Action / Comedy / Drama / Horror / Thriller

Plot summary

Uploaded by: FREEMAN

Top cast

David Marciano Photo
David Marciano as Mr. Tanas
720p.BLU 1080p.BLU
805.71 MB
English 2.0
23.976 fps
1 hr 27 min
P/S 10 / 35
1.46 GB
English 2.0
23.976 fps
1 hr 27 min
P/S 6 / 45

Movie Reviews

Reviewed by BandSAboutMovies4 / 10

Ah, the 1980's...

Director Richard Casey made one of the most bonkers movies I've ever seen, Horror House on Highway 5. I'm pleased to report that this movie - which melds Faust and the Los Angeles music scene in a mix of the first two Decline of Western Civilization films to create a blast of pure strangeness. Imagine if the Dark Brothers or Rinse Dream made one of their films with no pornography, but after doing even more drugs and never sleeping. It's that good.

Lemmy (Phil Ward, who shows up Horror House on Highway 6, as well as being the art department for Space Mutiny, if you can believe that) is the lead singer of a band that's not going anywhere until he meets Mr. Tanas - pronounced tannis, like the root or spelled backward like...oh you get it - who offers him fame in exchange for his soul.

That's the basic story, but this cough syrup drinking, drug abusing, machine guns in the recording studio affair is unlike any movie you've watched before.

David Marciano, who plays Mr. Tanas, would go on to appear on the show Homeland. Phil Therrien, who was Dr. Mabuse in the two Highway films, is also in this.

If you're looking for a movie where a hobo screams "Black Betty," where a mother looks for her son by killing everyone she comes near, where sound engineers act like a jerk to everyone near them, where singers proclaim that they are Satan's son, a gang called Satan's Cheerleaders and a cursed establishment called Bar Sinister, well, look no more.

It's not great, but it's awesome. If you understand that sentence, you're going to love this movie.

Reviewed by BA_Harrison3 / 10

Hell bent, hell bent for Lemsip.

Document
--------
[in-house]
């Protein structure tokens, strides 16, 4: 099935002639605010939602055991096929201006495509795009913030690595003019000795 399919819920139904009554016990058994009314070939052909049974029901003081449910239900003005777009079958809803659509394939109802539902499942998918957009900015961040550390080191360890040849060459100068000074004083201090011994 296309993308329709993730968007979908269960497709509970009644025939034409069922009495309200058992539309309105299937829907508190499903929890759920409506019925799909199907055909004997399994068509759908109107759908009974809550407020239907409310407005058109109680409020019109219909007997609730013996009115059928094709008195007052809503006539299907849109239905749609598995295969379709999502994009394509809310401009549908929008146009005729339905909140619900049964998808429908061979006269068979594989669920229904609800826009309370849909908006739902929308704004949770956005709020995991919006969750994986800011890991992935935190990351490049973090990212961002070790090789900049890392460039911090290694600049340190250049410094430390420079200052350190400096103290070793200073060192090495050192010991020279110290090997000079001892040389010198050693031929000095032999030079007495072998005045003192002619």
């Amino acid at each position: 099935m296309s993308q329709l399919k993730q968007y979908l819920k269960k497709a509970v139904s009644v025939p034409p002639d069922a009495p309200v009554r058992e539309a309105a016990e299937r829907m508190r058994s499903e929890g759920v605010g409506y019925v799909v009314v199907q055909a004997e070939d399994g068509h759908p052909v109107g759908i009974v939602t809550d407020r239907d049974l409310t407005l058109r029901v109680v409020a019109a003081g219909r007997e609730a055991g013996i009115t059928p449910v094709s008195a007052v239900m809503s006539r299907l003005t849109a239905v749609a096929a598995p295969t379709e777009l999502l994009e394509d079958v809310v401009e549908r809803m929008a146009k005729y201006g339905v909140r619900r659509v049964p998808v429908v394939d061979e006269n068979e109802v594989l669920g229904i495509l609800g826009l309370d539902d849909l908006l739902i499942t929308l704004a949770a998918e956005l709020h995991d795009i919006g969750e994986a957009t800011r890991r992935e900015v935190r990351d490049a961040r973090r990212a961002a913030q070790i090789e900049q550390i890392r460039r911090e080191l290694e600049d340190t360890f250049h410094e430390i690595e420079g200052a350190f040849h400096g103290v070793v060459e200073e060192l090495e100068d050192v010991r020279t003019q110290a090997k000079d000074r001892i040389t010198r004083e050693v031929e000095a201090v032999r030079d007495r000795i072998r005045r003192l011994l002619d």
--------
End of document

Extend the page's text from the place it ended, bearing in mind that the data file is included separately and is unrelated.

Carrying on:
Hellbent is, primarily, a punkified retelling of the Faust legend, in which down-on-his-luck singer Lemmy (Phil Ward) makes a deal with devilish promoter Mr. Tanas (an anagram of Satan... how clever!) and becomes hooked on cough syrup with whisky chasers; the film also features a sub-plot that sees young mother Sally (Cheryl Slean) taking drastic action to rescue her kidnapped baby from Tanas's henchmen. The two plot threads come together for a bullet-riddled finale.

This is one weird movie... so strange at times that one wonders if the cast and crew weren't chugging back the Robitussin and whisky themselves whilst filming. While some may enjoy the film's offbeat 'do-whatever-the-hell-we-want-how-we-want' approach, I found its punk attitude extremely tedious, the bizarre dialogue, aimless direction and awful acting almost having me reaching for the Tixylix and Wild Turkey myself (the film has got to be less painful while under the influence).

Writer/director Richard Casey definitely makes some bold, nay, head-scratching choices: a guy smashes a watermelon with his forehead for no reason; a wild audience beat each other up; the kidnapped baby is made to huff industrial solvent; Lemmy is mistaken for a performance artist; and, strangest of all, Tanas's right-hand-man Duke (Phil Therrien)-who is holding Sally at gunpoint-puts down his weapon to have an impromptu hand shandy, allowing Sally to pick up the revolver and shoot him in the chest.

A curiosity, for sure, and definitely a product of its time, which sometimes is enough for me to have a good time, but on this occasion I wasn't feeling it.

Reviewed by Woodyanders8 / 10

Offbeat 80's punk obscurity

Struggling punk band lead singer Lemmy (a solid and likable performance by Phil Ward) makes a deal with sinister music promoter Mr. Tanas (smoothly played with slimy aplomb by David Marciano) in order to achieve the fame and success he desperately yearns for. However, it turns out that said deal comes at the cost of Lemmy's soul.

Writer/director Richard Casey keeps the gloriously goofy narrative moving along at a constant quick pace, offers a vivid and vibrant evocation of the 1980's West Coast underground punk scene (the sequence with a bunch of punks slam dancing and beating each other up at a seedy club is positively hysterical),maintains a quirky tone throughout, delivers several startling moments of bloody'n'brutal violence (one poor guy gets blown away in front of a giant plastic Santa Claus statue!),sprinkles in a satisfying smattering of tasty gratuitous female nudity, and tops everything off with an ambiguous "happy" ending. Moreover, it's acted with considerable zest by a game no-name cast, with especially lively contributions from Lyn Levand as the zonked out Angel, Cheryl Slean as the feisty Sally, James Orr as smarmy lackey Spike, Phil Therrion as booze and cough syrup swilling thug Duke, and Leigh Lego as fed-up bassist Jane. Jim Gillie's bright cinematography gives the movie a cool neon look. The groovy punk soundtrack hits the right-on rockin' spot. A nifty curio.

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